The Windows 10 operating system comes with two quick ways you can search for existing files on the computer: Cortana search in the taskbar and the search field in File Explorer. When using File Explorer’s search box, you can save a search so you can come back to it later.
The Start menu search comes with Cortana built-in, and its meant to offer you the more robust way to search files that are on your computer. You can search for any files that are on your local PC and even use Cortana to search with Bing or Microsoft Edge if Windows can’t find what you’re looking for locally, or if you just wanted to ask a question that Cortana can’t straight up answer for you.
The Start menu offers you the chance to search for anything you can think of: from indexed files, search results coming from Bing, the Microsoft Store, to OneDrive and anything in between. But the Start search isn’t ideal for everybody because since the Windows 10 Anniversary Update (which rolled out a year after its initial release) there hasn’t been a way to narrow your search down to include only local files. For that, you can head to File Explorer instead, though.
The search field in the taskbar is useful, but if you want to hone your local searches in a bit more, you can head to the search field in File Explorer instead. With File Explorer’s search, you can open the folder that you want to search more specifically within. For example, if you’re looking for the name of a picture that is in your pictures folder, then open the pictures folder and then search for the name of the image. As long as you’re searching a location that’s already indexed, you’ll get the correct results popping up with minimal delay. You can still use File Explorer’s search to search for files that aren’t indexed but it’ll take a bit longer to complete the search—for instance, if you were searching the entire C:// drive, then you’ll see a green progress bar as it tries to locate the file that you’re attempting to search.
There are some third-party tools out there such as Everything that can build a search index if you aren’t thrilled with the default search in Windows 10, but they all come with the caveat of only being able to read file and folder names, not the text within the files or folders. You might think that Windows 10 search is no different to that, but the default Windows 10 search from File Explorer does allow you to enable the more in-depth search that finds words within files by bringing up the File Explorer ribbon and then heading to Search > Advanced options > File contents.
File Explorer’s advanced options for a more thorough search is great, but there’s also another feature that it has up its sleeve which is to allow you to save the searches. It won’t shave off lots of time if you’re a Windows 10 guru, but it might come in handy for anyone who isn’t very confident around File Explorer and just wants to make sure that they can get back to the same location that they’re currently at.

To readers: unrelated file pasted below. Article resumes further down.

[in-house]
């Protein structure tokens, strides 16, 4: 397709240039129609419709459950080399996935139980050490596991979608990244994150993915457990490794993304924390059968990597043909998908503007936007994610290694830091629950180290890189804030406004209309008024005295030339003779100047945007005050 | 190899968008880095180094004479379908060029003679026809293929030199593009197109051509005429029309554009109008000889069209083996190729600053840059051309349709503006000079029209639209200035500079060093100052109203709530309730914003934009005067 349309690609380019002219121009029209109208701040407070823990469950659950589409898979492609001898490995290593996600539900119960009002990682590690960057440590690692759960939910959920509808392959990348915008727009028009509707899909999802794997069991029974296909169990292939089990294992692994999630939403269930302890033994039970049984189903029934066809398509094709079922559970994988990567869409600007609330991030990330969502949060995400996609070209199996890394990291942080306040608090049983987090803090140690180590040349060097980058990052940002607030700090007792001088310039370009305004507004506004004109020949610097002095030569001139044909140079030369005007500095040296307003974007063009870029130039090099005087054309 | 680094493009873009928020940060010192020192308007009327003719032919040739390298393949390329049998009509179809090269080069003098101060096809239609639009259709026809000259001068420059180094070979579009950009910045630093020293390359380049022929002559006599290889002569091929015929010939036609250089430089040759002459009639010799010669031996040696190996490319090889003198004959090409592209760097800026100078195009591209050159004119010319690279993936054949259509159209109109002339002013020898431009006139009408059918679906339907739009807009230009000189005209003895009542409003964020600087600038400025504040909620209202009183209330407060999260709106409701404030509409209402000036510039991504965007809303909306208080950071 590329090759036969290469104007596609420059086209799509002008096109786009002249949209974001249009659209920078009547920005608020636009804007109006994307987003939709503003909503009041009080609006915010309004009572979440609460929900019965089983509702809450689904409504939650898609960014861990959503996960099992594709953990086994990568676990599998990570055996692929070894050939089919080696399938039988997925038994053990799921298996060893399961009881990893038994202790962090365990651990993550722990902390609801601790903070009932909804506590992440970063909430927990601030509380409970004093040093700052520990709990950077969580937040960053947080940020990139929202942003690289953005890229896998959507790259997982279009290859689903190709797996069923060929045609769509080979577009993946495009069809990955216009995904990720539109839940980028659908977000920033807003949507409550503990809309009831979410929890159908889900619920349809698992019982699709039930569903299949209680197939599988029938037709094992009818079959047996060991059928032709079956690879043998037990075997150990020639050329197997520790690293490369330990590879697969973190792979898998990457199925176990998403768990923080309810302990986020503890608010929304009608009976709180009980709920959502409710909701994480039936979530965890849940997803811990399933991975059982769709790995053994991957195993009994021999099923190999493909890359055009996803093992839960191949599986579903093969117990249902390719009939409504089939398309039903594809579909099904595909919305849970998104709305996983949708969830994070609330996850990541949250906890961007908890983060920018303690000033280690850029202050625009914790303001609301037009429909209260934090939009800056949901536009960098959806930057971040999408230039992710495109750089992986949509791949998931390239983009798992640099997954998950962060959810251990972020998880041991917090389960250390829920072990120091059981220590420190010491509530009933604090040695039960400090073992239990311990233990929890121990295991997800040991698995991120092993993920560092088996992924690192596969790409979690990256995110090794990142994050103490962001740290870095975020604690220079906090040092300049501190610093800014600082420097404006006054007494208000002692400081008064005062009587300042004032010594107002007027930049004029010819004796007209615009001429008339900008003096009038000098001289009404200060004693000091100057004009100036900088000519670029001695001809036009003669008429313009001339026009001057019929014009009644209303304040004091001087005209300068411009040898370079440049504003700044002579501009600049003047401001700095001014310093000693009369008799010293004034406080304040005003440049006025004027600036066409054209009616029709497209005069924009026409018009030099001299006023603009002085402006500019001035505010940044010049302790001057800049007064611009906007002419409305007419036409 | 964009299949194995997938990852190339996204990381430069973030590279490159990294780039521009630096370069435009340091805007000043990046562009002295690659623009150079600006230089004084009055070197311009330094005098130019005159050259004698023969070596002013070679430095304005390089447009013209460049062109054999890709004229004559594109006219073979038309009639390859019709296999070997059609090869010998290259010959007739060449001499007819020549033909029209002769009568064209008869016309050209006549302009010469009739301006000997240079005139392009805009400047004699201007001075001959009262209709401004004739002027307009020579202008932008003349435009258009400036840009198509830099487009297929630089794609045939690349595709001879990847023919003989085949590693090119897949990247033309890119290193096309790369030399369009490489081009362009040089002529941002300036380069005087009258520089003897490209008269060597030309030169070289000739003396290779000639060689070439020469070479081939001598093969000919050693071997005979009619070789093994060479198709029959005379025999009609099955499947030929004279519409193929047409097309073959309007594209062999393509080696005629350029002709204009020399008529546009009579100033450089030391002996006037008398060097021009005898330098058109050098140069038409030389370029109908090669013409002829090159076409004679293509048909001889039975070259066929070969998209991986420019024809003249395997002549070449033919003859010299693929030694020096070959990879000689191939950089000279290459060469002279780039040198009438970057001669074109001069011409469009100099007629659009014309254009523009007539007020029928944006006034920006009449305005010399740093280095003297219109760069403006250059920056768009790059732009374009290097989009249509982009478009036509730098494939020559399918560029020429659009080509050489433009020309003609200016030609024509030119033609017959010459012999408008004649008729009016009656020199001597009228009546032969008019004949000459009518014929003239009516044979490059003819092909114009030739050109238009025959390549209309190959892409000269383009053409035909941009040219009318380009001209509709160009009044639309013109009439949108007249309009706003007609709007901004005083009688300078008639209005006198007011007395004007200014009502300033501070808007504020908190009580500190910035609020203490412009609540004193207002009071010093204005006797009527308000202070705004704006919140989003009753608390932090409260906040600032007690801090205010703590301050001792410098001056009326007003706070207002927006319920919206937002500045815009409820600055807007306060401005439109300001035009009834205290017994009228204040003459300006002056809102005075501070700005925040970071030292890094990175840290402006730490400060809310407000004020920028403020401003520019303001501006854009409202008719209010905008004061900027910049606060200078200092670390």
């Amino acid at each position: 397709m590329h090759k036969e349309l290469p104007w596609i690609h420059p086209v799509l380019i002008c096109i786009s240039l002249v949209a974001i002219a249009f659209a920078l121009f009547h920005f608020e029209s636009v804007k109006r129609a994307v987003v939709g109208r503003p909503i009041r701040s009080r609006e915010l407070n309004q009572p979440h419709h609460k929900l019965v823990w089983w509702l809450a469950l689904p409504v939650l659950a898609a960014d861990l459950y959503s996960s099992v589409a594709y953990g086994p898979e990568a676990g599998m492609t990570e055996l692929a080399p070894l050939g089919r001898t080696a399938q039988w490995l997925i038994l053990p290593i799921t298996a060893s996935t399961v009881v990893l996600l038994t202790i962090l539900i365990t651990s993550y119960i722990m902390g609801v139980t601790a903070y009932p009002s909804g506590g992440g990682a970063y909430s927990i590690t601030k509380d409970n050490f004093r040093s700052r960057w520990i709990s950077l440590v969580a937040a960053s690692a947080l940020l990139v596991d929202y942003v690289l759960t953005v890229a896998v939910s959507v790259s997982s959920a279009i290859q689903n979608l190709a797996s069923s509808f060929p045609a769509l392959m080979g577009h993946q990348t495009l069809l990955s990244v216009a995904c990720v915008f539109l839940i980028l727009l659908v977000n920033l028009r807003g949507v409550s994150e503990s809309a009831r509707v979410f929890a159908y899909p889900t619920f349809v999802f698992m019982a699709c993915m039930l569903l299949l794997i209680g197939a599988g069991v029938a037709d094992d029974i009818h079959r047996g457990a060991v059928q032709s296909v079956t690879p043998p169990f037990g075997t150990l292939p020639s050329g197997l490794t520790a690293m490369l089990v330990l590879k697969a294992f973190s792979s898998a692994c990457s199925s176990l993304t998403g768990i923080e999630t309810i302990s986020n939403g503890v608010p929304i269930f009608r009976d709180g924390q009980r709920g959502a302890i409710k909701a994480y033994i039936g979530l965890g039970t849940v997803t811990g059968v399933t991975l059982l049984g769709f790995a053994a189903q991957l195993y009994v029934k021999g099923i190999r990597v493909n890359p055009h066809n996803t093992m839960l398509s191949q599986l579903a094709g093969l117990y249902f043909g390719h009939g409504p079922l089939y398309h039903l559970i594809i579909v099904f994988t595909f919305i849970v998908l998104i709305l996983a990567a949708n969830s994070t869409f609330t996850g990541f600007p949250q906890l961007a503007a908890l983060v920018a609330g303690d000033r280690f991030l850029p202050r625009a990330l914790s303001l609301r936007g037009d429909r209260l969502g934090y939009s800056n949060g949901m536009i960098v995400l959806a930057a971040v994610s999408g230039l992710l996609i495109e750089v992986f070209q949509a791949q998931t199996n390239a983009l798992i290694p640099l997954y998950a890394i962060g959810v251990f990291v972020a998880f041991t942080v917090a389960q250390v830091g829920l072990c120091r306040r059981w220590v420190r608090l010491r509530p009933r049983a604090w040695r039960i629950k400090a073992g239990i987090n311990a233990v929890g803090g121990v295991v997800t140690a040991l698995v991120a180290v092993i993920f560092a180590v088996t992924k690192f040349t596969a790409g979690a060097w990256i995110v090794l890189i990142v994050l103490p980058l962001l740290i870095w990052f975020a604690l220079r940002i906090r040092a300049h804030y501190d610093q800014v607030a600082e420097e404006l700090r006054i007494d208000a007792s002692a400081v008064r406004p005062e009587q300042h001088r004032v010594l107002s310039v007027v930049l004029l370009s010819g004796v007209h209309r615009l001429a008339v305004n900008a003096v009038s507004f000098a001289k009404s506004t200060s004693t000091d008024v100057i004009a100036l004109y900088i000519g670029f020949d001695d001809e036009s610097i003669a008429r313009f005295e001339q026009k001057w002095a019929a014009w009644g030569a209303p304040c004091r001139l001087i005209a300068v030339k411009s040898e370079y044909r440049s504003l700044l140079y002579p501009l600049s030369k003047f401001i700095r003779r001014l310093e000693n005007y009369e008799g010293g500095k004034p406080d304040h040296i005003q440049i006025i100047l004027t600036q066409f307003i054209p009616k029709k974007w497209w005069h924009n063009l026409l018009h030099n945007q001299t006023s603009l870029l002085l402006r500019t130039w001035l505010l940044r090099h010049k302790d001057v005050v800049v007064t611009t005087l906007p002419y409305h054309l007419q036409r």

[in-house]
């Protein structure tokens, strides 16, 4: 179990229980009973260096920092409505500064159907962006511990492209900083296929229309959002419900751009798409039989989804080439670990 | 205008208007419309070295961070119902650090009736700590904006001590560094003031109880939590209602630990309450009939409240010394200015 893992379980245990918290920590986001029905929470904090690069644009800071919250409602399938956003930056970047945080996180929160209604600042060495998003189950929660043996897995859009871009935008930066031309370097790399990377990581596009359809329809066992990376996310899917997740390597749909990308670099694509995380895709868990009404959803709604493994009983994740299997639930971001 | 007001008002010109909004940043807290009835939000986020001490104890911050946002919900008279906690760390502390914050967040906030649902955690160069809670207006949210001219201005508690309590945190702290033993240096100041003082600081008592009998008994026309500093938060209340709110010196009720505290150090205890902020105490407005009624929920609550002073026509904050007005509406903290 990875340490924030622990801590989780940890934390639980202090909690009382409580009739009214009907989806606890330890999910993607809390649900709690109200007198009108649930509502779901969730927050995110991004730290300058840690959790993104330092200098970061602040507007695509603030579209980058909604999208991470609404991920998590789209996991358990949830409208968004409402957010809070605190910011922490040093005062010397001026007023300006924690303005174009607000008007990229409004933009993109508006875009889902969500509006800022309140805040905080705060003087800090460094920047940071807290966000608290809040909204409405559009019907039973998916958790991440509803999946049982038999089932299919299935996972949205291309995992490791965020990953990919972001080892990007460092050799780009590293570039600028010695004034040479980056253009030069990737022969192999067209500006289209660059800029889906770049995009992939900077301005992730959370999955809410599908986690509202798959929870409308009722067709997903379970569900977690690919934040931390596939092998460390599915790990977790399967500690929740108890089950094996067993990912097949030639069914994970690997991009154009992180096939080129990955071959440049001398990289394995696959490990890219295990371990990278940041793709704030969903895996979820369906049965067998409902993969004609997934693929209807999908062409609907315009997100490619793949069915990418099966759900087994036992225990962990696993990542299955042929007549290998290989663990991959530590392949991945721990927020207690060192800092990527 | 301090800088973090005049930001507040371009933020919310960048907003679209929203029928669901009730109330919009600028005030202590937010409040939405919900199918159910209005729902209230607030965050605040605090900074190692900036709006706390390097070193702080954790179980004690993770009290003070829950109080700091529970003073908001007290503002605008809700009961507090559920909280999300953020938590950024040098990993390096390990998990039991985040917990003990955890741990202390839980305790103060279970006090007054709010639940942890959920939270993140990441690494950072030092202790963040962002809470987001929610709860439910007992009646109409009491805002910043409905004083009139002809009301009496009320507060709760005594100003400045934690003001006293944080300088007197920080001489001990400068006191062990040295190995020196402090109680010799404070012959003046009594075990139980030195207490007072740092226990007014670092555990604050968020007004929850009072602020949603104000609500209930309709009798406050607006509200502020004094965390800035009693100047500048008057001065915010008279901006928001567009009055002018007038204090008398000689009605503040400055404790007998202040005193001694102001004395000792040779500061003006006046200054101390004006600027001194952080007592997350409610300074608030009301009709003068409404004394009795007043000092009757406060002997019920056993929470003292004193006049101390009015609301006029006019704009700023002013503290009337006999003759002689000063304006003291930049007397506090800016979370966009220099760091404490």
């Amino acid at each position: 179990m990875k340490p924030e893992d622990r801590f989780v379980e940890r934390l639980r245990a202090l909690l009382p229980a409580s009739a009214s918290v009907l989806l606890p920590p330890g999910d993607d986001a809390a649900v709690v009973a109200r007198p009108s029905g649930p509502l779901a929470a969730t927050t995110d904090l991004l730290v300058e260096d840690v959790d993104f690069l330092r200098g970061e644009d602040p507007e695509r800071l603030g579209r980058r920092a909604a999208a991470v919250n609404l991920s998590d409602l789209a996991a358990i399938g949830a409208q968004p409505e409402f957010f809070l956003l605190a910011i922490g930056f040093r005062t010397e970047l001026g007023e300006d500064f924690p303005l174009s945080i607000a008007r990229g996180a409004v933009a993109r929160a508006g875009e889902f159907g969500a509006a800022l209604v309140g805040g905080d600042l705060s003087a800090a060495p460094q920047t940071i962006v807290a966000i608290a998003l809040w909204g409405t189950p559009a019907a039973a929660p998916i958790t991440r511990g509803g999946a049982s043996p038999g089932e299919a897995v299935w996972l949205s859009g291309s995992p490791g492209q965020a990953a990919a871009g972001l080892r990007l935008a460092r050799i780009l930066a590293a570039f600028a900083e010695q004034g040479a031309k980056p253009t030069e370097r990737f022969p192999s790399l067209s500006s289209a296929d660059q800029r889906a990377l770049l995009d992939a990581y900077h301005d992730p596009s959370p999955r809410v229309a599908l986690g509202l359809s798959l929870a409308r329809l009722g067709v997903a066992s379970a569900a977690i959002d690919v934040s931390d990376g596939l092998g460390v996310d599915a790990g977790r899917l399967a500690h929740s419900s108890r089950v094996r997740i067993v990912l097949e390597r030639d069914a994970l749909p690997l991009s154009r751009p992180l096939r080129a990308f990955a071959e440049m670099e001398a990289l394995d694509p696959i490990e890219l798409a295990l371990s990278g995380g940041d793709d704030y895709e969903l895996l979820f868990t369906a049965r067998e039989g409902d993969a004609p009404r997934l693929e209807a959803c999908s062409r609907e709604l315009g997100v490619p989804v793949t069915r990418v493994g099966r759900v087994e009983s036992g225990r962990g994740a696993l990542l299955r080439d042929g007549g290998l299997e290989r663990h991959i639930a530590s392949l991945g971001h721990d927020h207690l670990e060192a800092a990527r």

Here’s what you need to save a search from File Explorer’s search field when you’re using a version of the Windows 10 operating system.
How to Save a Search in Windows 10
You can save a search from File Explorer in Windows 10.
1. To get started, open the File Explorer by clicking on the File Explorer icon in the taskbar or by pressing the Windows logo key + E key combination on your keyboard.
2. Use the search box to bring up the location that you want to save (if you have got there from navigating the File Explorer, then just look at one of the file names from the same location and search for it to bring up the same location).
3. You’ll now see the “Save search” button appear in the File Explorer ribbon. Click on it.
4. Choose a name for your saved file.
5. By default your saved searches always end up in the searches folder which is created after you save your first search and can be found by heading to the c:\Users\user\Searches location within File Explorer.
Windows 10 also makes it possible to save files that you modified yesterday. To do that, open the folder and then type “datemodified:yesterday” into the search box. This brings up the results for anything that was saved yesterday. You’ll then see the same “Save search” button from the ribbon that you can click on to save your search.
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September 16, 2018 @ 20:56
I'm just yet
September 16, 2018 @ 20:53
Its a cool game. Does Troys father treat him well or am i the father like you told me i was
September 14, 2018 @ 02:08
Some of your free software got in contact with me and acted as though I had a subscription with them that they were going to renew.
Apparently the software wasn’t free forever. I yelled at them and got taken off the list luckily…
September 13, 2018 @ 19:31
This is an underrated feature. If you use File Explorer a lot like me, you can save yourself a lot of time saving searches if you know what it is you’re going to be going back to later.
I use this for work about 50 times per week and save myself a lot of time and effort.
The saved searches create an XML file and it’s always updated so the search results you get are up to date.